* Instrument could be used to address US trading risks
* Bankers favour equity convertible structure
* BaFin blessing expected to follow final release of capital rules
By Aimee Donnellan
LONDON, Jan 31 (IFR) - Deutsche Bank, which announced a hefty quarterly loss of USD3.5bn on Thursday, is considering issuing contingent capital (CoCo) bonds in order meet new U.S. capital rules set to be imposed on the largest foreign banks.
The U.S. Federal Reserve, which is way ahead of its European regulatory counterparts in implementing Basel III capital requirements, moved to introduce new capital requirements on large foreign bank holding companies in December.
The intention is to mitigate risks to the financial system, and would force foreign banks to group all their subsidiaries under a holding company that would be subject to the same capital standards as U.S. holding companies.
The biggest banks will also need to hold liquidity buffers.
Germany’s biggest lender, rated A2/A+/A+, is one of the European banks on the Fed’s list.
After taking charges to draw a line under a series of scandals and to clean up its balance sheet without asking shareholders for cash, Deutsche must now address risks on the US trading side of its business.
“This (CoCo) is certainly one of the options that is in discussion, and it’s one of the options that could be a solution to some of the topics,” Deutsche Bank’s CFO Stefan Krause said on an analyst call.
Some European banks have already dipped their toes into the nascent CoCo market with roaring success, but the transactions that have come to the market so far have been more about testing investor appetite for different types of structures.
The issuers that have printed deals so far, most notably Belgium’s KBC and the UK’s Barclays, have also had the backing of domestic regulators who have said they will count such instruments as capital.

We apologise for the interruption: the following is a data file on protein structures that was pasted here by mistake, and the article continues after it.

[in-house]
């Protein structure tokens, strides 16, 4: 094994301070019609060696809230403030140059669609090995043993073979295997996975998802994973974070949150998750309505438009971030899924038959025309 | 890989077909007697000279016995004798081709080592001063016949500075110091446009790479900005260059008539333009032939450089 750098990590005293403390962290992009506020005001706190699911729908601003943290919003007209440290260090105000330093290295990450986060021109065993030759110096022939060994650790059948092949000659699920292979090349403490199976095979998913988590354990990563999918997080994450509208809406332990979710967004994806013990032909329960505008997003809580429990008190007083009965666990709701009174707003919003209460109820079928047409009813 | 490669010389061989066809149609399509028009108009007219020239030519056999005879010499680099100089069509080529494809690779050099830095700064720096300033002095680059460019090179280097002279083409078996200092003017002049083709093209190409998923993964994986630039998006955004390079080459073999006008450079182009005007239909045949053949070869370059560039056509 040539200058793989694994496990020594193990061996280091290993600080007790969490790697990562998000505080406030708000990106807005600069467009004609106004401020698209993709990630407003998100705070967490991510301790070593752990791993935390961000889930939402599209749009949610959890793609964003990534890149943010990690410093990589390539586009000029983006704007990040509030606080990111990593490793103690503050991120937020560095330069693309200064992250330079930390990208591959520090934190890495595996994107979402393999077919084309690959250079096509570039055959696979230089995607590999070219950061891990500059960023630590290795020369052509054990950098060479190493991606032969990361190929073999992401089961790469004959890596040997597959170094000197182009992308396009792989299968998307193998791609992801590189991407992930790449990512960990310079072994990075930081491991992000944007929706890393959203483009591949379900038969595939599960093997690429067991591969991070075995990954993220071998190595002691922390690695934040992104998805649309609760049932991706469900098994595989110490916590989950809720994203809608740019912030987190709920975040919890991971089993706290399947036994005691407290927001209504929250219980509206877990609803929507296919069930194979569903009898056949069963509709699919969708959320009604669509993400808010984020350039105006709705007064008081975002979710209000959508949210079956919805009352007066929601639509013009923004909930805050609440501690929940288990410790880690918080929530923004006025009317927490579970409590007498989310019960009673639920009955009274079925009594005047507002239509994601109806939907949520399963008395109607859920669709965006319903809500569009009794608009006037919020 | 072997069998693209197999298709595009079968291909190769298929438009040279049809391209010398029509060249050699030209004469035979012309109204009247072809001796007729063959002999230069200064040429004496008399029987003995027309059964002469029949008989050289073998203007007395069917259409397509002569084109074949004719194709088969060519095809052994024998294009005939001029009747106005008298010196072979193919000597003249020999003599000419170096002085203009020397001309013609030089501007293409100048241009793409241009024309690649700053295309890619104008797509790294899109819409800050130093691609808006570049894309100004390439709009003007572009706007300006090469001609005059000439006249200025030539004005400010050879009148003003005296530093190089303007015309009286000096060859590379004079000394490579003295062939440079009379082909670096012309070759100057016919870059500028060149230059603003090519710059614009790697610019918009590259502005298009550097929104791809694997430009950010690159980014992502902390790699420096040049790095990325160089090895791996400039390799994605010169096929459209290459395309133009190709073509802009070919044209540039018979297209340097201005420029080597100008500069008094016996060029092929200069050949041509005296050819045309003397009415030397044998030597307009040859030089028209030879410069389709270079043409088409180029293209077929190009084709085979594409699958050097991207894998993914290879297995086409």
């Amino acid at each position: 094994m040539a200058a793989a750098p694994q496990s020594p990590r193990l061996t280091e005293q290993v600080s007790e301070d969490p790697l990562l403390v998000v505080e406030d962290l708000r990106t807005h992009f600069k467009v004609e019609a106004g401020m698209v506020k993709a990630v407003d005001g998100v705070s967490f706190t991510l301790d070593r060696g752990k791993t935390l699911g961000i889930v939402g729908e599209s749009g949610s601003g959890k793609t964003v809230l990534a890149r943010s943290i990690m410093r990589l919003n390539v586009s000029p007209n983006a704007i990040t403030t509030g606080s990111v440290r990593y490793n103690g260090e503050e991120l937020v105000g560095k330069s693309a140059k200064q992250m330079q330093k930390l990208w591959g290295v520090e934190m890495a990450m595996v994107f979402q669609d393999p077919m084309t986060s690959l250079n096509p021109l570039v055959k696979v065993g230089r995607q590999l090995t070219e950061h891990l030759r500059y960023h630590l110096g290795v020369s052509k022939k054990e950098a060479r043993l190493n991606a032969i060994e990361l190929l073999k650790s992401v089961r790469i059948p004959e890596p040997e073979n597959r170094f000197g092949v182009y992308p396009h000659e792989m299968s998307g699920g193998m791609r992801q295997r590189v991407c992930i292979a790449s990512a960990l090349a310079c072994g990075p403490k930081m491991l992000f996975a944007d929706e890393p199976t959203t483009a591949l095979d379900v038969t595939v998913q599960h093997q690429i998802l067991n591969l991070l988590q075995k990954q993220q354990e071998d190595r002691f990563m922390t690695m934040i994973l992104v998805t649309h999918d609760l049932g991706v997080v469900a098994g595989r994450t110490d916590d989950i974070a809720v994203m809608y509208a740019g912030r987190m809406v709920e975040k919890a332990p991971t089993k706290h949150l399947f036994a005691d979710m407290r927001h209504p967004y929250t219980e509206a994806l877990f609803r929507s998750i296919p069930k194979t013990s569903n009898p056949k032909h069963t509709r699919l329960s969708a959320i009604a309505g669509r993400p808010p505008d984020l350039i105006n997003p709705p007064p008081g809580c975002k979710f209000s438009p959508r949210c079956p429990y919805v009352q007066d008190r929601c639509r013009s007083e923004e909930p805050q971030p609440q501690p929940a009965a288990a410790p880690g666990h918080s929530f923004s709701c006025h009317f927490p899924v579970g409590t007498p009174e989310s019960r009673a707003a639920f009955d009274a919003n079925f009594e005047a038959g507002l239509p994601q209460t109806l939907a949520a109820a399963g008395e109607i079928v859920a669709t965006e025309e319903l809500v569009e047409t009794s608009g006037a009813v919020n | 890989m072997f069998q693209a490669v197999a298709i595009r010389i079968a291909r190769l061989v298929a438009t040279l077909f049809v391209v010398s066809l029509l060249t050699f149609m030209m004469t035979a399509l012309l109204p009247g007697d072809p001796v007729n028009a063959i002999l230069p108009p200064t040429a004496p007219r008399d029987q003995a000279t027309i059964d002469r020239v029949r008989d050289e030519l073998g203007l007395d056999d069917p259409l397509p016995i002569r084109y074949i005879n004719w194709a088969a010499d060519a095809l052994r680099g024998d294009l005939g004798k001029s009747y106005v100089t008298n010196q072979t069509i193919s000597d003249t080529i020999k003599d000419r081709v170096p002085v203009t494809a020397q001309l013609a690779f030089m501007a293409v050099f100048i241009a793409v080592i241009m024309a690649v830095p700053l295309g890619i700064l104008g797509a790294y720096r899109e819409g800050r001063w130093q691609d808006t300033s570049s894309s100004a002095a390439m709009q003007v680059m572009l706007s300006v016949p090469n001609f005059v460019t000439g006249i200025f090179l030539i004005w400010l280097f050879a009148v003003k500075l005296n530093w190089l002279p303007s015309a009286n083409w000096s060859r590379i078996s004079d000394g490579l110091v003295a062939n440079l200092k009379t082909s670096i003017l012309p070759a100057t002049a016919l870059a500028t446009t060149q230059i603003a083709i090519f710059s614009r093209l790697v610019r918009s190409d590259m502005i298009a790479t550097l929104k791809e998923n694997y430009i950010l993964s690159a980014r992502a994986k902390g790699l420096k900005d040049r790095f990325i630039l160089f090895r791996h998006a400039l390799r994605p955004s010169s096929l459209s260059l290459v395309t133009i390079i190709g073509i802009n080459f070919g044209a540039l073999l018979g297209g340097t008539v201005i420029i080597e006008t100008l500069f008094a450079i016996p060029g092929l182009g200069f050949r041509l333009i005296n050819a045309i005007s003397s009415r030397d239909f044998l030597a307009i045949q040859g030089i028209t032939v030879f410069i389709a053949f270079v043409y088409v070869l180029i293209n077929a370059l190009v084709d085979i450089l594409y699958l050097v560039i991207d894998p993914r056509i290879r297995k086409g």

Germany’s bank regulator BaFin is yet to make a decision on how it views CoCos, but bankers say that once there is more clarity on how they fit into a bank’s capital structure its position could change.
“CoCos make a lot of sense in the UK and Switzerland where the regulators have embraced the idea and I think BaFin would be more receptive to CoCos if they could find a place for them in their Pillar 2 requirements,” said a banker.
Deutsche’s core tier one capital ratio under Basel III rules rose to 8% at the end of 2012, from less than 6% at the end of 2011.
Investors’ hunt for yield has allowed European banks to utilise permanent write-down structures rather than the equity convertible option seen on some earlier CoCos.
Deutsche has yet to disclose any details about the structure of the potential capital note, but a recent widening in financial spreads could make it more difficult to execute a permanent write-down security in the short term, bankers say.
Over the past 10 days, senior spreads have widened by around 1bp-2bp per day and bankers are expecting further softening as headline risk begins to weigh on the market.
“In a bullish market it makes sense to go for a permanent write-down structure but if the market turns it will be more difficult to convince investors to buy a product where they could lose everything,” said a hybrid capital banker.
“Issuers should stick with one structure to avoid upsetting investors.”
KBC’s blowout USD1bn 10-year Reg S bond earlier this month, when markets were rallying, had a permanent write-down structure.
The deal, which attracted USD8.5bn of orders from mainly European institutional accounts, was touted as the first real test of investor demand for such instruments in 2013, and the strength of demand provided reassurance to European banks faced with issuing billions of dollars worth of CoCos.
Prior to KBC, Barclays’ CoCo from last November, a BBB- rated Tier 2 10-year bullet, attracted USD17bn of demand and only paid a coupon of 7.625% despite its aggressive structure.